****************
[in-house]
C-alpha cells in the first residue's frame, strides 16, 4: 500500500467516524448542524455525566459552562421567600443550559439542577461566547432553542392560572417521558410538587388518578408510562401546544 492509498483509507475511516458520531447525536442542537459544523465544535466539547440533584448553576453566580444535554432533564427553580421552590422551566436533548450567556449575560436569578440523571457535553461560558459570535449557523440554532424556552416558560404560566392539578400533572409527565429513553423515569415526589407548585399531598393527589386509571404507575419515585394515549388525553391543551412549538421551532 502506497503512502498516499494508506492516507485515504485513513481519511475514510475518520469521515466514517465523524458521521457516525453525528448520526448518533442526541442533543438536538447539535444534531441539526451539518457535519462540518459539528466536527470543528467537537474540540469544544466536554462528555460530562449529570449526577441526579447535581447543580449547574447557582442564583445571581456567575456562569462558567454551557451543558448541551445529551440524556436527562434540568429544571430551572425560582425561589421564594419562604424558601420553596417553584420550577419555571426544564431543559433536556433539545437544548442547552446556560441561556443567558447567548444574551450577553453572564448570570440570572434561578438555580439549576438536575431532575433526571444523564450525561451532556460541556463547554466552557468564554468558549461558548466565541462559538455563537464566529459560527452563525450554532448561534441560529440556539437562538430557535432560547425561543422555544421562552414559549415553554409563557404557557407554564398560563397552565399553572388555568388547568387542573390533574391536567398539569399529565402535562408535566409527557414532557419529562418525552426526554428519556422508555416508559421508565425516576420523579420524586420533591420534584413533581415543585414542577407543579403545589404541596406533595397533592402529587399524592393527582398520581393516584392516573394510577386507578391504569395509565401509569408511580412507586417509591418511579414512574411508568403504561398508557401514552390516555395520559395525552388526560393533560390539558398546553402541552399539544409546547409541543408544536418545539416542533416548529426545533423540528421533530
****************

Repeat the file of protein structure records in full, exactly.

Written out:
[in-house]
C-alpha cells in the first residue's frame, strides 16, 4: 500500500467516524448542524455525566459552562421567600443550559439542577461566547432553542392560572417521558410538587388518578408510562401546544 492509498483509507475511516458520531447525536442542537459544523465544535466539547440533584448553576453566580444535554432533564427553580421552590422551566436533548450567556449575560436569578440523571457535553461560558459570535449557523440554532424556552416558560404560566392539578400533572409527565429513553423515569415526589407548585399531598393527589386509571404507575419515585394515549388525553391543551412549538421551532 502506497503512502498516499494508506492516507485515504485513513481519511475514510475518520469521515466514517465523524458521521457516525453525528448520526448518533442526541442533543438536538447539535444534531441539526451539518457535519462540518459539528466536527470543528467537537474540540469544544466536554462528555460530562449529570449526577441526579447535581447543580449547574447557582442564583445571581456567575456562569462558567454551557451543558448541551445529551440524556436527562434540568429544571430551572425560582425561589421564594419562604424558601420553596417553584420550577419555571426544564431543559433536556433539545437544548442547552446556560441561556443567558447567548444574551450577553453572564448570570440570572434561578438555580439549576438536575431532575433526571444523564450525561451532556460541556463547554466552557468564554468558549461558548466565541462559538455563537464566529459560527452563525450554532448561534441560529440556539437562538430557535432560547425561543422555544421562552414559549415553554409563557404557557407554564398560563397552565399553572388555568388547568387542573390533574391536567398539569399529565402535562408535566409527557414532557419529562418525552426526554428519556422508555416508559421508565425516576420523579420524586420533591420534584413533581415543585414542577407543579403545589404541596406533595397533592402529587399524592393527582398520581393516584392516573394510577386507578391504569395509565401509569408511580412507586417509591418511579414512574411508568403504561398508557401514552390516555395520559395525552388526560393533560390539558398546553402541552399539544409546547409541543408544536418545539416542533416548529426545533423540528421533530